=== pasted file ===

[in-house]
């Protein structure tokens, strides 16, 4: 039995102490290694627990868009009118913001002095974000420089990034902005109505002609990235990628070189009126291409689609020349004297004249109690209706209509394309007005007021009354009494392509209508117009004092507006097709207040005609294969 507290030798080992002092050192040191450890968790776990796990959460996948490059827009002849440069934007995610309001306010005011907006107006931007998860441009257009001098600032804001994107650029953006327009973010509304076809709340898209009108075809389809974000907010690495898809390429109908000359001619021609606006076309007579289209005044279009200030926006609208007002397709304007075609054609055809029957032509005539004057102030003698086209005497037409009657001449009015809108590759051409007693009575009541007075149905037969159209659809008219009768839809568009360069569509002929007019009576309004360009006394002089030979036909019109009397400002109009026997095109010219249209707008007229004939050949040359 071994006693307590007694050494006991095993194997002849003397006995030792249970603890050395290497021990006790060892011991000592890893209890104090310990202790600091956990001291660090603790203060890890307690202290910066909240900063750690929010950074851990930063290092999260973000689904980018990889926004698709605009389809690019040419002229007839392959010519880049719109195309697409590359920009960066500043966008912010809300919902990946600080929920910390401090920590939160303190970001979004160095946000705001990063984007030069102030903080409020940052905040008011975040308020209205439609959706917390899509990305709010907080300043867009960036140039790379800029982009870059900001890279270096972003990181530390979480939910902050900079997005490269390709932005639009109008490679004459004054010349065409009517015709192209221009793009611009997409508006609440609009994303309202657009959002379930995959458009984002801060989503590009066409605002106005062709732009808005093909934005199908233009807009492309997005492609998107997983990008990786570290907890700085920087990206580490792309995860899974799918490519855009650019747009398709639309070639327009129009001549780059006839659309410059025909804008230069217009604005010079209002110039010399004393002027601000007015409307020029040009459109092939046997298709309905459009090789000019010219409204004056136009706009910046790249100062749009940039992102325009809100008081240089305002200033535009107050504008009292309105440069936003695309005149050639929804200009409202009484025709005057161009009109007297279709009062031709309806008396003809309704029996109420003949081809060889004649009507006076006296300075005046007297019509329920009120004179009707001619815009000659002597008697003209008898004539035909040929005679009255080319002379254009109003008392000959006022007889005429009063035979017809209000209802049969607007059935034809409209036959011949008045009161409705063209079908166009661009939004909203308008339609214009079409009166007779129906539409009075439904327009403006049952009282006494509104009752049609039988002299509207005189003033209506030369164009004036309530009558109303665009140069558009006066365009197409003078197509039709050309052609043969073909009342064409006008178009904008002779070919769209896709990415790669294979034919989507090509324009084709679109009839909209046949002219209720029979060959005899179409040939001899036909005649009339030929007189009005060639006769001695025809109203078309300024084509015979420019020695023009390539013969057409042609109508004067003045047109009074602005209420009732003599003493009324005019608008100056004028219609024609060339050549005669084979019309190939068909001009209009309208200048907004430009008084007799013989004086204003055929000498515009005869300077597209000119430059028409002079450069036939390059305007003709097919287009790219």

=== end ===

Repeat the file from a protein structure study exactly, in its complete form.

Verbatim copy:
[in-house]
């Protein structure tokens, strides 16, 4: 039995102490290694627990868009009118913001002095974000420089990034902005109505002609990235990628070189009126291409689609020349004297004249109690209706209509394309007005007021009354009494392509209508117009004092507006097709207040005609294969 507290030798080992002092050192040191450890968790776990796990959460996948490059827009002849440069934007995610309001306010005011907006107006931007998860441009257009001098600032804001994107650029953006327009973010509304076809709340898209009108075809389809974000907010690495898809390429109908000359001619021609606006076309007579289209005044279009200030926006609208007002397709304007075609054609055809029957032509005539004057102030003698086209005497037409009657001449009015809108590759051409007693009575009541007075149905037969159209659809008219009768839809568009360069569509002929007019009576309004360009006394002089030979036909019109009397400002109009026997095109010219249209707008007229004939050949040359 071994006693307590007694050494006991095993194997002849003397006995030792249970603890050395290497021990006790060892011991000592890893209890104090310990202790600091956990001291660090603790203060890890307690202290910066909240900063750690929010950074851990930063290092999260973000689904980018990889926004698709605009389809690019040419002229007839392959010519880049719109195309697409590359920009960066500043966008912010809300919902990946600080929920910390401090920590939160303190970001979004160095946000705001990063984007030069102030903080409020940052905040008011975040308020209205439609959706917390899509990305709010907080300043867009960036140039790379800029982009870059900001890279270096972003990181530390979480939910902050900079997005490269390709932005639009109008490679004459004054010349065409009517015709192209221009793009611009997409508006609440609009994303309202657009959002379930995959458009984002801060989503590009066409605002106005062709732009808005093909934005199908233009807009492309997005492609998107997983990008990786570290907890700085920087990206580490792309995860899974799918490519855009650019747009398709639309070639327009129009001549780059006839659309410059025909804008230069217009604005010079209002110039010399004393002027601000007015409307020029040009459109092939046997298709309905459009090789000019010219409204004056136009706009910046790249100062749009940039992102325009809100008081240089305002200033535009107050504008009292309105440069936003695309005149050639929804200009409202009484025709005057161009009109007297279709009062031709309806008396003809309704029996109420003949081809060889004649009507006076006296300075005046007297019509329920009120004179009707001619815009000659002597008697003209008898004539035909040929005679009255080319002379254009109003008392000959006022007889005429009063035979017809209000209802049969607007059935034809409209036959011949008045009161409705063209079908166009661009939004909203308008339609214009079409009166007779129906539409009075439904327009403006049952009282006494509104009752049609039988002299509207005189003033209506030369164009004036309530009558109303665009140069558009006066365009197409003078197509039709050309052609043969073909009342064409006008178009904008002779070919769209896709990415790669294979034919989507090509324009084709679109009839909209046949002219209720029979060959005899179409040939001899036909005649009339030929007189009005060639006769001695025809109203078309300024084509015979420019020695023009390539013969057409042609109508004067003045047109009074602005209420009732003599003493009324005019608008100056004028219609024609060339050549005669084979019309190939068909001009209009309208200048907004430009008084007799013989004086204003055929000498515009005869300077597209000119430059028409002079450069036939390059305007003709097919287009790219």